Today, we'll introduce the concept of the P/E ratio for those who are learning about investing. To keep it practical, we'll show how Loblaw Companies Limited's (TSE:L) P/E ratio could help you assess the value on offer. Loblaw Companies has a price to earnings ratio of 25.48, based on the last twelve months. In other words, at today's prices, investors are paying CA$25.48 for every CA$1 in prior year profit.
How Do I Calculate Loblaw Companies's Price To Earnings Ratio?
The formula for P/E is:
Price to Earnings Ratio = Price per Share ÷ Earnings per Share (EPS)
Or for Loblaw Companies:
P/E of 25.48 = CA$72.10 ÷ CA$2.83 (Based on the trailing twelve months to October 2019.)
Is A High Price-to-Earnings Ratio Good?
The higher the P/E ratio, the higher the price tag of a business, relative to its trailing earnings. That isn't necessarily good or bad, but a high P/E implies relatively high expectations of what a company can achieve in the future.
Does Loblaw Companies Have A Relatively High Or Low P/E For Its Industry?
The P/E ratio indicates whether the market has higher or lower expectations of a company. You can see in the image below that the average P/E (21.4) for companies in the consumer retailing industry is lower than Loblaw Companies's P/E.
Its relatively high P/E ratio indicates that Loblaw Companies shareholders think it will perform better than other companies in its industry classification. The market is optimistic about the future, but that doesn't guarantee future growth. So investors should delve deeper. I like to check if company insiders have been buying or selling.
How Growth Rates Impact P/E Ratios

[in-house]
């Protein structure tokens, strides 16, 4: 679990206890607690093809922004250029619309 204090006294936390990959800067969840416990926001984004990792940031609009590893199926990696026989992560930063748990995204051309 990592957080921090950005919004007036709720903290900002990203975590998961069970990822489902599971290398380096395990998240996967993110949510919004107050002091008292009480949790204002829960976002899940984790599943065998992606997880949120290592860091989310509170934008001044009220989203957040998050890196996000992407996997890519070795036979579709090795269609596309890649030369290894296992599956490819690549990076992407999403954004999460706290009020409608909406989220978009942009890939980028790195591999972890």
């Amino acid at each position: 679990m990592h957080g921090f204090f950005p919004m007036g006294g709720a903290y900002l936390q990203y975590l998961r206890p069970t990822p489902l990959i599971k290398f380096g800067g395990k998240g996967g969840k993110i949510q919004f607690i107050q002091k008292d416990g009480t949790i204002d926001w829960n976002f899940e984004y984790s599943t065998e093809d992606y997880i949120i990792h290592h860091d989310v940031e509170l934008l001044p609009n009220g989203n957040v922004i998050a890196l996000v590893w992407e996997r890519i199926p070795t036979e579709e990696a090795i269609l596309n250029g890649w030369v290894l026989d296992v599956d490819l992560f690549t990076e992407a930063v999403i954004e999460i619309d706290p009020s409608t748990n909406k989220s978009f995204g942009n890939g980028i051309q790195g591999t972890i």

Generally speaking the rate of earnings growth has a profound impact on a company's P/E multiple. Earnings growth means that in the future the 'E' will be higher. That means unless the share price increases, the P/E will reduce in a few years. A lower P/E should indicate the stock is cheap relative to others -- and that may attract buyers.
Loblaw Companies's earnings made like a rocket, taking off 275% last year. Having said that, the average EPS growth over the last three years wasn't so good, coming in at 10%.
Don't Forget: The P/E Does Not Account For Debt or Bank Deposits
It's important to note that the P/E ratio considers the market capitalization, not the enterprise value. So it won't reflect the advantage of cash, or disadvantage of debt. In theory, a company can lower its future P/E ratio by using cash or debt to invest in growth.
Such expenditure might be good or bad, in the long term, but the point here is that the balance sheet is not reflected by this ratio.
So What Does Loblaw Companies's Balance Sheet Tell Us?
Loblaw Companies has net debt equal to 26% of its market cap. You'd want to be aware of this fact, but it doesn't bother us.
The Verdict On Loblaw Companies's P/E Ratio
Loblaw Companies trades on a P/E ratio of 25.5, which is above its market average of 15.3. While the company does use modest debt, its recent earnings growth is superb. So on this analysis a high P/E ratio seems reasonable.
Investors have an opportunity when market expectations about a stock are wrong. People often underestimate remarkable growth -- so investors can make money when fast growth is not fully appreciated. So this free visual report on analyst forecasts could hold the key to an excellent investment decision.
Of course, you might find a fantastic investment by looking at a few good candidates. So take a peek at this free list of companies with modest (or no) debt, trading on a P/E below 20.
If you spot an error that warrants correction, please contact the editor at firstname.lastname@example.org. This article by Simply Wall St is general in nature. It does not constitute a recommendation to buy or sell any stock, and does not take account of your objectives, or your financial situation. Simply Wall St has no position in the stocks mentioned.
We aim to bring you long-term focused research analysis driven by fundamental data. Note that our analysis may not factor in the latest price-sensitive company announcements or qualitative material. Thank you for reading.